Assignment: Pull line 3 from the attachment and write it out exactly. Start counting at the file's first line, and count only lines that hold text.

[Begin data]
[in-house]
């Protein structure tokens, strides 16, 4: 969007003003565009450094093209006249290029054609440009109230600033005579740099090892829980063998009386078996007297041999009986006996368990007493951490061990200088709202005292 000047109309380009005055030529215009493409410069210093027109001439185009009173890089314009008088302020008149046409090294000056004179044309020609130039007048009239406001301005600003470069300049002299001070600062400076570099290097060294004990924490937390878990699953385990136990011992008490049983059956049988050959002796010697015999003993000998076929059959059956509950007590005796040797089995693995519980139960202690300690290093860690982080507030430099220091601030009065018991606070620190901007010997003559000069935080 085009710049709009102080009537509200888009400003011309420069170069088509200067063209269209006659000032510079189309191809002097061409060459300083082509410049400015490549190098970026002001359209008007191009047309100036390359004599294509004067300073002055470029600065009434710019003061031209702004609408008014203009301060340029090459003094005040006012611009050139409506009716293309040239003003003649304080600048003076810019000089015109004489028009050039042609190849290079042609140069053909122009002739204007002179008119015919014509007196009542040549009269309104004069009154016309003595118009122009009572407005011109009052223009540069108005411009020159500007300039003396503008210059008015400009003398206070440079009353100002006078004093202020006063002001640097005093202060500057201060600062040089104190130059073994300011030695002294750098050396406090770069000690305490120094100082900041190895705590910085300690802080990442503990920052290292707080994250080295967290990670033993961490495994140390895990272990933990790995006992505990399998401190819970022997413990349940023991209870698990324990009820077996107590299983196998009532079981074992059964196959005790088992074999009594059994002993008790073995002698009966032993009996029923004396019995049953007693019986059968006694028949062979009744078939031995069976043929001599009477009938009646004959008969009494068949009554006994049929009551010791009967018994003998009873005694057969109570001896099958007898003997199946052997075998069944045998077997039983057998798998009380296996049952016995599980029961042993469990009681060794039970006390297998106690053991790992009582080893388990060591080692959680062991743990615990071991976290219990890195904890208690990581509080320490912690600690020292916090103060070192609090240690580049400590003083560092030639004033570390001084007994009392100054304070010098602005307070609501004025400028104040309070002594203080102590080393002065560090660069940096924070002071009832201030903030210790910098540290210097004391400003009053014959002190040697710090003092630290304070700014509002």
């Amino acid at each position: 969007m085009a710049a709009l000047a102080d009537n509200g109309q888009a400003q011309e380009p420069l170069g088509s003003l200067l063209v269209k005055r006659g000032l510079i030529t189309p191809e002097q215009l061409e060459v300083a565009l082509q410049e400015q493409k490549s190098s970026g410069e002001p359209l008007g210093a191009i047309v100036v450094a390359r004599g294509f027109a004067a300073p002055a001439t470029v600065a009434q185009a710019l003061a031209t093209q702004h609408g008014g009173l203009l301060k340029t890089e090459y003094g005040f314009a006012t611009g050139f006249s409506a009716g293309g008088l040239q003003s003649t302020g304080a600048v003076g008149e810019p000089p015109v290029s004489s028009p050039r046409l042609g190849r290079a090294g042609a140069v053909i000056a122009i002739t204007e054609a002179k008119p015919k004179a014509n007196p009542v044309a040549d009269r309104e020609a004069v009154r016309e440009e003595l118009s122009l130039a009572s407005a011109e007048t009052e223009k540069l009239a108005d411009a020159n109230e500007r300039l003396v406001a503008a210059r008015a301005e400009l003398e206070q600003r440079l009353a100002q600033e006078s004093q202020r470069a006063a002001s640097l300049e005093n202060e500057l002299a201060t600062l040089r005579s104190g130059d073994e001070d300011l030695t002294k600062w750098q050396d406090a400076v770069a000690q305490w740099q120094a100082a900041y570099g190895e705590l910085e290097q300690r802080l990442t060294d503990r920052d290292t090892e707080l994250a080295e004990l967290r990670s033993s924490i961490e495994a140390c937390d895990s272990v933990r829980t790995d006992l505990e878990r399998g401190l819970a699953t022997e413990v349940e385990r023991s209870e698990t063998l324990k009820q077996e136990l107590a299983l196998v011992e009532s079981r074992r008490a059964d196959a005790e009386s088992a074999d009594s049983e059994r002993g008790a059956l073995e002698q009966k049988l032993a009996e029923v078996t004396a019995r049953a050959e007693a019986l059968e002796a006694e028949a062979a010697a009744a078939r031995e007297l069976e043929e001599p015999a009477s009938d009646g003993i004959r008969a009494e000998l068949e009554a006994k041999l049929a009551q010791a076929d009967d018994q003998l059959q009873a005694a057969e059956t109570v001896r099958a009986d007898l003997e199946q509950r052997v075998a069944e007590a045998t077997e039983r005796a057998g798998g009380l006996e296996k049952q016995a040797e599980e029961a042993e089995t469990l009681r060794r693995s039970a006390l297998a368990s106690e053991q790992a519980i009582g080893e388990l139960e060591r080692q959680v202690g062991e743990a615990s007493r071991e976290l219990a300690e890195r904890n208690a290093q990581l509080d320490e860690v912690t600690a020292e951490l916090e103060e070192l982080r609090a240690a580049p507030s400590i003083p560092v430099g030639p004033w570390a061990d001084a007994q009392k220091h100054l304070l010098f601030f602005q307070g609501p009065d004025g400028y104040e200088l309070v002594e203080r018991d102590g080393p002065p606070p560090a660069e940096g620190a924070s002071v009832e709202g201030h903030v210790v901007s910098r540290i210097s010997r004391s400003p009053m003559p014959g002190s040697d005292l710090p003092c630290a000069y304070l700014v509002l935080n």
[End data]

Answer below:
């Amino acid at each position: 969007m085009a710049a709009l000047a102080d009537n509200g109309q888009a400003q011309e380009p420069l170069g088509s003003l200067l063209v269209k005055r006659g000032l510079i030529t189309p191809e002097q215009l061409e060459v300083a565009l082509q410049e400015q493409k490549s190098s970026g410069e002001p359209l008007g210093a191009i047309v100036v450094a390359r004599g294509f027109a004067a300073p002055a001439t470029v600065a009434q185009a710019l003061a031209t093209q702004h609408g008014g009173l203009l301060k340029t890089e090459y003094g005040f314009a006012t611009g050139f006249s409506a009716g293309g008088l040239q003003s003649t302020g304080a600048v003076g008149e810019p000089p015109v290029s004489s028009p050039r046409l042609g190849r290079a090294g042609a140069v053909i000056a122009i002739t204007e054609a002179k008119p015919k004179a014509n007196p009542v044309a040549d009269r309104e020609a004069v009154r016309e440009e003595l118009s122009l130039a009572s407005a011109e007048t009052e223009k540069l009239a108005d411009a020159n109230e500007r300039l003396v406001a503008a210059r008015a301005e400009l003398e206070q600003r440079l009353a100002q600033e006078s004093q202020r470069a006063a002001s640097l300049e005093n202060e500057l002299a201060t600062l040089r005579s104190g130059d073994e001070d300011l030695t002294k600062w750098q050396d406090a400076v770069a000690q305490w740099q120094a100082a900041y570099g190895e705590l910085e290097q300690r802080l990442t060294d503990r920052d290292t090892e707080l994250a080295e004990l967290r990670s033993s924490i961490e495994a140390c937390d895990s272990v933990r829980t790995d006992l505990e878990r399998g401190l819970a699953t022997e413990v349940e385990r023991s209870e698990t063998l324990k009820q077996e136990l107590a299983l196998v011992e009532s079981r074992r008490a059964d196959a005790e009386s088992a074999d009594s049983e059994r002993g008790a059956l073995e002698q009966k049988l032993a009996e029923v078996t004396a019995r049953a050959e007693a019986l059968e002796a006694e028949a062979a010697a009744a078939r031995e007297l069976e043929e001599p015999a009477s009938d009646g003993i004959r008969a009494e000998l068949e009554a006994k041999l049929a009551q010791a076929d009967d018994q003998l059959q009873a005694a057969e059956t109570v001896r099958a009986d007898l003997e199946q509950r052997v075998a069944e007590a045998t077997e039983r005796a057998g798998g009380l006996e296996k049952q016995a040797e599980e029961a042993e089995t469990l009681r060794r693995s039970a006390l297998a368990s106690e053991q790992a519980i009582g080893e388990l139960e060591r080692q959680v202690g062991e743990a615990s007493r071991e976290l219990a300690e890195r904890n208690a290093q990581l509080d320490e860690v912690t600690a020292e951490l916090e103060e070192l982080r609090a240690a580049p507030s400590i003083p560092v430099g030639p004033w570390a061990d001084a007994q009392k220091h100054l304070l010098f601030f602005q307070g609501p009065d004025g400028y104040e200088l309070v002594e203080r018991d102590g080393p002065p606070p560090a660069e940096g620190a924070s002071v009832e709202g201030h903030v210790v901007s910098r540290i210097s010997r004391s400003p009053m003559p014959g002190s040697d005292l710090p003092c630290a000069y304070l700014v509002l935080n």